“Reinvesting in sociology will boost several important existing research areas within Arts & Sciences and also create the opportunity for new cross-campus collaborations with medicine, social work, public health and a range of other disciplines across campus,” Schaal said.

In particular, according to Roediger, the faculty and administration of the top-rated Brown School strongly support reinstating sociology.

Schaal is now working with the advisory committee to select a chair for the new department.

Plans call for hiring at least two full-time senior faculty as soon as qualified candidates can be recruited. Other faculty from within the university and other nearby schools may be enlisted to form research and teaching affiliations with the department.

New courses in sociology could be offered as early as the fall 2014 semester.

During this period of transition, with the support of Chancellor Mark S. Wrighton and Provost Holden Thorp, PhD, the university has been exploring a variety of options to broaden campus discussions about sociological issues.

Last semester, Arts & Sciences hosted a campus colloquium on labor unions and racial issues led by Jake Rosenfeld, a prominent sociology researcher from the University of Washington. More of these sorts of events are expected as the university begins the process of bringing top sociology recruits to campus for lectures and symposia.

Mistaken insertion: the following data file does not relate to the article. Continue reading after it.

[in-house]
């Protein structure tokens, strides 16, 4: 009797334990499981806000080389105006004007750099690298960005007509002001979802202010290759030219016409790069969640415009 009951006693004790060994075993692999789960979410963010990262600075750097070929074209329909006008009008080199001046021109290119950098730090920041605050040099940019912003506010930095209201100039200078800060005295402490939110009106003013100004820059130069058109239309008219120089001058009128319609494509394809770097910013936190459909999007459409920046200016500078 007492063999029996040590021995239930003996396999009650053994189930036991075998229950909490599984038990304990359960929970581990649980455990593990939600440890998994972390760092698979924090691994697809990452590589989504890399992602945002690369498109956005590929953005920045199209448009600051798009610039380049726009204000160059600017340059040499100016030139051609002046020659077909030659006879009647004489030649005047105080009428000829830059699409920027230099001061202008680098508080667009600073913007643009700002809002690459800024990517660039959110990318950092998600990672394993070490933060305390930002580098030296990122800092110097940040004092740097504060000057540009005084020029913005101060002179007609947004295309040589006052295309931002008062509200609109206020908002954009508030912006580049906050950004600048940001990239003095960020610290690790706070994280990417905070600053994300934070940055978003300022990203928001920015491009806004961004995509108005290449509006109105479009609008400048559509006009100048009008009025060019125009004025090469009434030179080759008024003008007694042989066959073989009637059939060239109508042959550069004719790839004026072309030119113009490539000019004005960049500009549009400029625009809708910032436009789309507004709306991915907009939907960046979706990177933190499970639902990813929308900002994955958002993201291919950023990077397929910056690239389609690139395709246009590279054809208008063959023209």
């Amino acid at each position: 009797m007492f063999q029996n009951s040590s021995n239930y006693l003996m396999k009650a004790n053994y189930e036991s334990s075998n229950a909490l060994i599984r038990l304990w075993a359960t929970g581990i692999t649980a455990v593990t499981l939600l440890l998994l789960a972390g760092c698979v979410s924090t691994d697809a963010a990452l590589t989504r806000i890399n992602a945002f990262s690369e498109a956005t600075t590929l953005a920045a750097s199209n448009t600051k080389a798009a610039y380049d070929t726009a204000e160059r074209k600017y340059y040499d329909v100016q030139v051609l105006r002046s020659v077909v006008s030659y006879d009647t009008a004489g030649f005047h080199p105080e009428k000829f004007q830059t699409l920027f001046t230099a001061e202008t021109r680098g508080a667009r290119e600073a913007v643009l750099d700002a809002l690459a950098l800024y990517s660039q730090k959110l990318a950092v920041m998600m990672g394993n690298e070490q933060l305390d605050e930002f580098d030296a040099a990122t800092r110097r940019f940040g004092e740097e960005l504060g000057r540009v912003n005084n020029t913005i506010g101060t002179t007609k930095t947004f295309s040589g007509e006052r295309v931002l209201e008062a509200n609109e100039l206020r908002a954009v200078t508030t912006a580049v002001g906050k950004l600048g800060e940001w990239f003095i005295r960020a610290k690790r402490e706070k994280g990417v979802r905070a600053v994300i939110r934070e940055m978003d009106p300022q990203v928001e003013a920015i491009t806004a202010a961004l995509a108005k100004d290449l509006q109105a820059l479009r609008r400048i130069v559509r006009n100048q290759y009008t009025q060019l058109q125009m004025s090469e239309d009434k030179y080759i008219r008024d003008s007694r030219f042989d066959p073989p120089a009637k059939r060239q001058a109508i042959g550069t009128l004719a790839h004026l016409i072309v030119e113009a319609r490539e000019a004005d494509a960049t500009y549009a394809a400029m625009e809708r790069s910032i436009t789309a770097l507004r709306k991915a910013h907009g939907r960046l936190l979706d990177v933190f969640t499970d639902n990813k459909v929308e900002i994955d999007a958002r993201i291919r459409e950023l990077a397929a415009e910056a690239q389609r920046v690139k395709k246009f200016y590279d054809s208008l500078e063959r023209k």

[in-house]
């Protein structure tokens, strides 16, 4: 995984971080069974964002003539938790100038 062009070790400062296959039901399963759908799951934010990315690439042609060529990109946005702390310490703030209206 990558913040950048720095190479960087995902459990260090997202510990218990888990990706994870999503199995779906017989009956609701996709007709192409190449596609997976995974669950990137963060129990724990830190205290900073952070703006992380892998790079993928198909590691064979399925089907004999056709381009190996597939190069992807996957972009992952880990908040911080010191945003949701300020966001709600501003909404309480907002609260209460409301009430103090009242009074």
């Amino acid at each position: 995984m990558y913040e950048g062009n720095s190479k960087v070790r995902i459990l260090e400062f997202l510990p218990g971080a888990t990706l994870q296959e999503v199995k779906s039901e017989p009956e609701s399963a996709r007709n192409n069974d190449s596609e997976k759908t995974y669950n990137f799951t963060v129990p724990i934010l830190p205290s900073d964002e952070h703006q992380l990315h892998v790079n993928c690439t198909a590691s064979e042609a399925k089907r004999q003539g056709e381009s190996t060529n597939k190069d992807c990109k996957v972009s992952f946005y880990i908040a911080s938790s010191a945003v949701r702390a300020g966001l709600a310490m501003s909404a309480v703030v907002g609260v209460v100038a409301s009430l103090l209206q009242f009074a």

Members of the sociology advisory committee are:

Roddy Roediger, PhD, (chair), James S. McDonnell Distinguished University Professor in the Department of Psychology and dean of academic planning; Jean Allman, PhD, Jack Hexter Professor in the Humanities, director of the Center for Humanities and chair of the Department of History; John G. Baugh, PhD, the Margaret Bush Wilson Professor; John Bowen, PhD, Dunbar-Van Cleve Professor, Department of Anthropology; Carol Camp Yeakey, PhD, director, Program in Urban Studies, and director, Center on Urban Research & Public Policy; Marion Crain, JD, Wiley B. Rutledge Professor of Law, vice provost, and director, Center for the Interdisciplinary Study of Work and Social Capital; Mary Ann Dzuback, PhD, director, Women, Gender, and Sexuality Studies; Steve Fazzari, PhD, professor of economics and associate director of the Weidenbaum Center on the Economy, Government, and Public Policy; Robert A. Pollak, PhD, the Hernreich Distinguished Professor of Economics in Arts & Sciences and Olin Business School; Mark Rank, PhD, Herbert S. Hadley Professor of Social Welfare at the Brown School; Jim Spriggs, PhD, Sidney W. Souers Professor of Government and chair, Department of Political Science; and William F. Tate, PhD, the Edward Mallinckrodt Distinguished University Professor, chair of the Department of Education, incoming dean of the Graduate School of Arts & Sciences and incoming vice provost for Graduate Education.